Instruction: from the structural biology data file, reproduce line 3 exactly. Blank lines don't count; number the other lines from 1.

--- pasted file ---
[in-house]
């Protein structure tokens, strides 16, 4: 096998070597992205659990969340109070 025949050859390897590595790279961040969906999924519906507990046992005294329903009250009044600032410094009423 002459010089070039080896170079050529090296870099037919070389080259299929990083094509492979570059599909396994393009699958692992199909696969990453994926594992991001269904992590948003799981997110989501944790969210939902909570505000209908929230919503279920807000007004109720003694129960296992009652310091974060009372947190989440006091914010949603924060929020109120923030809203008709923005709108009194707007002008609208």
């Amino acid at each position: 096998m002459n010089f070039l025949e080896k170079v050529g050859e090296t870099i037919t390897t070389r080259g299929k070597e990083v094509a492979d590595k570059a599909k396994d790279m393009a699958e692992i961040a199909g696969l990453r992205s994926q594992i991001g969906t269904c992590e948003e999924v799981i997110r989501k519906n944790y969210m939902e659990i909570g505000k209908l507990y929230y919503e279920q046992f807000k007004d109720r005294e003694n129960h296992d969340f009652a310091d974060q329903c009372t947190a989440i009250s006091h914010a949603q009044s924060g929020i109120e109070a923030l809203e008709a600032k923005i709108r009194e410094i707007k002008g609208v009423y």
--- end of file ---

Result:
């Amino acid at each position: 096998m002459n010089f070039l025949e080896k170079v050529g050859e090296t870099i037919t390897t070389r080259g299929k070597e990083v094509a492979d590595k570059a599909k396994d790279m393009a699958e692992i961040a199909g696969l990453r992205s994926q594992i991001g969906t269904c992590e948003e999924v799981i997110r989501k519906n944790y969210m939902e659990i909570g505000k209908l507990y929230y919503e279920q046992f807000k007004d109720r005294e003694n129960h296992d969340f009652a310091d974060q329903c009372t947190a989440i009250s006091h914010a949603q009044s924060g929020i109120e109070a923030l809203e008709a600032k923005i709108r009194e410094i707007k002008g609208v009423y």